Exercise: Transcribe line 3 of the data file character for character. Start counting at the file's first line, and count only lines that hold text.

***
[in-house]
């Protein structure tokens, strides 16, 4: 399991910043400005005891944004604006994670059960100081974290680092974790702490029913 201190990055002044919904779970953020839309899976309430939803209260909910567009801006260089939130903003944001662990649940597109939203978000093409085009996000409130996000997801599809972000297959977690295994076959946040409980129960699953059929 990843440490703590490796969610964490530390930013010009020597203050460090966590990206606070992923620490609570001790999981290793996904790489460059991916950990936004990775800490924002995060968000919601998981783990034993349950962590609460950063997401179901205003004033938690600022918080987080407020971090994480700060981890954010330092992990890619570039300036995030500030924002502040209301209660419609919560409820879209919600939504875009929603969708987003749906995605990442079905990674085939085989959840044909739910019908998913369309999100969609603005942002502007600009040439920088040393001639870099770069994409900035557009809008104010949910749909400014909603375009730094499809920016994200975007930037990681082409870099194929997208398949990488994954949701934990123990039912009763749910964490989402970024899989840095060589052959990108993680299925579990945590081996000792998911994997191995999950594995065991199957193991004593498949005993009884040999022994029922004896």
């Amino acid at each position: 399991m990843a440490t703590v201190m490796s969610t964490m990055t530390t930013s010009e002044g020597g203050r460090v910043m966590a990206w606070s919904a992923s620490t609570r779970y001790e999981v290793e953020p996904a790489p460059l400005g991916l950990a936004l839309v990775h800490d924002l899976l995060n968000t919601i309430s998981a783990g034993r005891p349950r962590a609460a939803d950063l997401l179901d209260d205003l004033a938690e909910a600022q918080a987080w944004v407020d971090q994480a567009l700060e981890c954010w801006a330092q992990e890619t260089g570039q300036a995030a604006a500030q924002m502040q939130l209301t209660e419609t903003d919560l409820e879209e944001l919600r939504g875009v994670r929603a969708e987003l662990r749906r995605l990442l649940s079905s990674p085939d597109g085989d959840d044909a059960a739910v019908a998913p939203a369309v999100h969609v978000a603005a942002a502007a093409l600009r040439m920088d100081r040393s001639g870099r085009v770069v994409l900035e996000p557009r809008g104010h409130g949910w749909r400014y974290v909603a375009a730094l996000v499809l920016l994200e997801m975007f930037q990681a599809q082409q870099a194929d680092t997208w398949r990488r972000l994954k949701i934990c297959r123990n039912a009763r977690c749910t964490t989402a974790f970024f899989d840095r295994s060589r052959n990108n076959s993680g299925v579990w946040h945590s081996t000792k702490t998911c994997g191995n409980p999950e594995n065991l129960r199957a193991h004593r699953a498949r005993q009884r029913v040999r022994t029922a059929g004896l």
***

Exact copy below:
């Amino acid at each position: 399991m990843a440490t703590v201190m490796s969610t964490m990055t530390t930013s010009e002044g020597g203050r460090v910043m966590a990206w606070s919904a992923s620490t609570r779970y001790e999981v290793e953020p996904a790489p460059l400005g991916l950990a936004l839309v990775h800490d924002l899976l995060n968000t919601i309430s998981a783990g034993r005891p349950r962590a609460a939803d950063l997401l179901d209260d205003l004033a938690e909910a600022q918080a987080w944004v407020d971090q994480a567009l700060e981890c954010w801006a330092q992990e890619t260089g570039q300036a995030a604006a500030q924002m502040q939130l209301t209660e419609t903003d919560l409820e879209e944001l919600r939504g875009v994670r929603a969708e987003l662990r749906r995605l990442l649940s079905s990674p085939d597109g085989d959840d044909a059960a739910v019908a998913p939203a369309v999100h969609v978000a603005a942002a502007a093409l600009r040439m920088d100081r040393s001639g870099r085009v770069v994409l900035e996000p557009r809008g104010h409130g949910w749909r400014y974290v909603a375009a730094l996000v499809l920016l994200e997801m975007f930037q990681a599809q082409q870099a194929d680092t997208w398949r990488r972000l994954k949701i934990c297959r123990n039912a009763r977690c749910t964490t989402a974790f970024f899989d840095r295994s060589r052959n990108n076959s993680g299925v579990w946040h945590s081996t000792k702490t998911c994997g191995n409980p999950e594995n065991l129960r199957a193991h004593r699953a498949r005993q009884r029913v040999r022994t029922a059929g004896l």